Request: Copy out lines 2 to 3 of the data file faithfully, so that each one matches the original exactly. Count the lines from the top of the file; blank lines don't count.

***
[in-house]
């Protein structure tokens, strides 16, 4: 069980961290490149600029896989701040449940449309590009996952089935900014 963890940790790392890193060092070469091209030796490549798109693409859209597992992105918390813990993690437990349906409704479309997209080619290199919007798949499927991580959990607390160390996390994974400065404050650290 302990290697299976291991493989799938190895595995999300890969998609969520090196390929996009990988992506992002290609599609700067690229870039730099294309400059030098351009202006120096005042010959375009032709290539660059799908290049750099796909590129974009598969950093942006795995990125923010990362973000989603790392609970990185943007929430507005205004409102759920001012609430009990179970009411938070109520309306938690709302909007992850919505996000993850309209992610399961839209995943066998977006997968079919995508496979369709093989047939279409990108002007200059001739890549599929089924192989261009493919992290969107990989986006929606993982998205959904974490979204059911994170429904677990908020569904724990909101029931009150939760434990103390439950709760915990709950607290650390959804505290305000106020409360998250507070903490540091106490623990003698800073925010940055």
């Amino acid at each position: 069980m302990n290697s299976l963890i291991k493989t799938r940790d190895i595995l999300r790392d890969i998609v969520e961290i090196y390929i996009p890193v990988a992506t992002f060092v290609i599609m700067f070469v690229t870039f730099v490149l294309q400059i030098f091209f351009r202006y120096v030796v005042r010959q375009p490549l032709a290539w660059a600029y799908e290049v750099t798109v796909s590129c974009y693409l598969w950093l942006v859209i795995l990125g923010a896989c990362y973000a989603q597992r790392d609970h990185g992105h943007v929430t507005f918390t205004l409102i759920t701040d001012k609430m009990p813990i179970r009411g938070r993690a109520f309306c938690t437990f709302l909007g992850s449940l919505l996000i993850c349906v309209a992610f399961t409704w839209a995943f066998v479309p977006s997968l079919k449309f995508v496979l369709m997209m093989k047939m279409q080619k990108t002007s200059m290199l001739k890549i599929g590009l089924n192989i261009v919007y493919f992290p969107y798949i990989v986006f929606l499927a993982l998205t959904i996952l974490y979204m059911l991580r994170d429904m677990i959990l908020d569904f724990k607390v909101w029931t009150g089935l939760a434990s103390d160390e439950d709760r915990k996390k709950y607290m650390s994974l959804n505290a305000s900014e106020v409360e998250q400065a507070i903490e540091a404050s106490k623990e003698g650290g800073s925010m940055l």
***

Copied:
């Protein structure tokens, strides 16, 4: 069980961290490149600029896989701040449940449309590009996952089935900014 963890940790790392890193060092070469091209030796490549798109693409859209597992992105918390813990993690437990349906409704479309997209080619290199919007798949499927991580959990607390160390996390994974400065404050650290 302990290697299976291991493989799938190895595995999300890969998609969520090196390929996009990988992506992002290609599609700067690229870039730099294309400059030098351009202006120096005042010959375009032709290539660059799908290049750099796909590129974009598969950093942006795995990125923010990362973000989603790392609970990185943007929430507005205004409102759920001012609430009990179970009411938070109520309306938690709302909007992850919505996000993850309209992610399961839209995943066998977006997968079919995508496979369709093989047939279409990108002007200059001739890549599929089924192989261009493919992290969107990989986006929606993982998205959904974490979204059911994170429904677990908020569904724990909101029931009150939760434990103390439950709760915990709950607290650390959804505290305000106020409360998250507070903490540091106490623990003698800073925010940055």
């Amino acid at each position: 069980m302990n290697s299976l963890i291991k493989t799938r940790d190895i595995l999300r790392d890969i998609v969520e961290i090196y390929i996009p890193v990988a992506t992002f060092v290609i599609m700067f070469v690229t870039f730099v490149l294309q400059i030098f091209f351009r202006y120096v030796v005042r010959q375009p490549l032709a290539w660059a600029y799908e290049v750099t798109v796909s590129c974009y693409l598969w950093l942006v859209i795995l990125g923010a896989c990362y973000a989603q597992r790392d609970h990185g992105h943007v929430t507005f918390t205004l409102i759920t701040d001012k609430m009990p813990i179970r009411g938070r993690a109520f309306c938690t437990f709302l909007g992850s449940l919505l996000i993850c349906v309209a992610f399961t409704w839209a995943f066998v479309p977006s997968l079919k449309f995508v496979l369709m997209m093989k047939m279409q080619k990108t002007s200059m290199l001739k890549i599929g590009l089924n192989i261009v919007y493919f992290p969107y798949i990989v986006f929606l499927a993982l998205t959904i996952l974490y979204m059911l991580r994170d429904m677990i959990l908020d569904f724990k607390v909101w029931t009150g089935l939760a434990s103390d160390e439950d709760r915990k996390k709950y607290m650390s994974l959804n505290a305000s900014e106020v409360e998250q400065a507070i903490e540091a404050s106490k623990e003698g650290g800073s925010m940055l």